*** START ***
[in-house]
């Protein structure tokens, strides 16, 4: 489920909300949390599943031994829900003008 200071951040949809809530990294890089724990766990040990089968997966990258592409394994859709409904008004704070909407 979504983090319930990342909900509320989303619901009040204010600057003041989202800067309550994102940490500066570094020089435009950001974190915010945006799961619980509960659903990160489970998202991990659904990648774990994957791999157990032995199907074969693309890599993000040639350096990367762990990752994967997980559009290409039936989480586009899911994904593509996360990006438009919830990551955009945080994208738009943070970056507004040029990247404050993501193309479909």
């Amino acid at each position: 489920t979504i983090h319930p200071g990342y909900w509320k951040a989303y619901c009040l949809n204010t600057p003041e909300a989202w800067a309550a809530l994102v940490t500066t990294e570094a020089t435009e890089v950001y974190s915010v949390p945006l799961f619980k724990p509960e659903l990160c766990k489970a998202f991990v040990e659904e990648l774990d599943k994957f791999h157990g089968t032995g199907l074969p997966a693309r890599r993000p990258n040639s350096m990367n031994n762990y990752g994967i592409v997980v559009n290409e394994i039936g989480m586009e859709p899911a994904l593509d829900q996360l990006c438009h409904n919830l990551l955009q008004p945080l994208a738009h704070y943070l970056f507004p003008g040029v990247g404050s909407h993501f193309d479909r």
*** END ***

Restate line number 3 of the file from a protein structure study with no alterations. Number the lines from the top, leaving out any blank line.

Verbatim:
């Amino acid at each position: 489920t979504i983090h319930p200071g990342y909900w509320k951040a989303y619901c009040l949809n204010t600057p003041e909300a989202w800067a309550a809530l994102v940490t500066t990294e570094a020089t435009e890089v950001y974190s915010v949390p945006l799961f619980k724990p509960e659903l990160c766990k489970a998202f991990v040990e659904e990648l774990d599943k994957f791999h157990g089968t032995g199907l074969p997966a693309r890599r993000p990258n040639s350096m990367n031994n762990y990752g994967i592409v997980v559009n290409e394994i039936g989480m586009e859709p899911a994904l593509d829900q996360l990006c438009h409904n919830l990551l955009q008004p945080l994208a738009h704070y943070l970056f507004p003008g040029v990247g404050s909407h993501f193309d479909r």